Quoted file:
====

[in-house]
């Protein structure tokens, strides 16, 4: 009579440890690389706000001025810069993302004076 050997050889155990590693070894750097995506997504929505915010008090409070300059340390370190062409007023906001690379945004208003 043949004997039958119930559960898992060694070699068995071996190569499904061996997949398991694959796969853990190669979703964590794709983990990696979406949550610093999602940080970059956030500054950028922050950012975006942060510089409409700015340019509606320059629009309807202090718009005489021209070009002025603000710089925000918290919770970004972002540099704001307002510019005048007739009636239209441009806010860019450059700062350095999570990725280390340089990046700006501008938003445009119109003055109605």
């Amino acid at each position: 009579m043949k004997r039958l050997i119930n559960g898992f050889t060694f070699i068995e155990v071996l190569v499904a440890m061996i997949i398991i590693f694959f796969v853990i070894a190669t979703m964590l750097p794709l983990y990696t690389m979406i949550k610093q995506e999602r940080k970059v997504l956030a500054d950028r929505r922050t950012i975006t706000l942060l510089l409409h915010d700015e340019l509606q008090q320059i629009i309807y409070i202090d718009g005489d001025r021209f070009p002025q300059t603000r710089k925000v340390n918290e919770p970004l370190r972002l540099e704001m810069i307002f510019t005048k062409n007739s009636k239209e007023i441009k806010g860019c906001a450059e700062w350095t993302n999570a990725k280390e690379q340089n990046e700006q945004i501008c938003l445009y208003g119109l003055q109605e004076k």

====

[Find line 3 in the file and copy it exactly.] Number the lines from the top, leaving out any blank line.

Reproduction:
């Amino acid at each position: 009579m043949k004997r039958l050997i119930n559960g898992f050889t060694f070699i068995e155990v071996l190569v499904a440890m061996i997949i398991i590693f694959f796969v853990i070894a190669t979703m964590l750097p794709l983990y990696t690389m979406i949550k610093q995506e999602r940080k970059v997504l956030a500054d950028r929505r922050t950012i975006t706000l942060l510089l409409h915010d700015e340019l509606q008090q320059i629009i309807y409070i202090d718009g005489d001025r021209f070009p002025q300059t603000r710089k925000v340390n918290e919770p970004l370190r972002l540099e704001m810069i307002f510019t005048k062409n007739s009636k239209e007023i441009k806010g860019c906001a450059e700062w350095t993302n999570a990725k280390e690379q340089n990046e700006q945004i501008c938003l445009y208003g119109l003055q109605e004076k």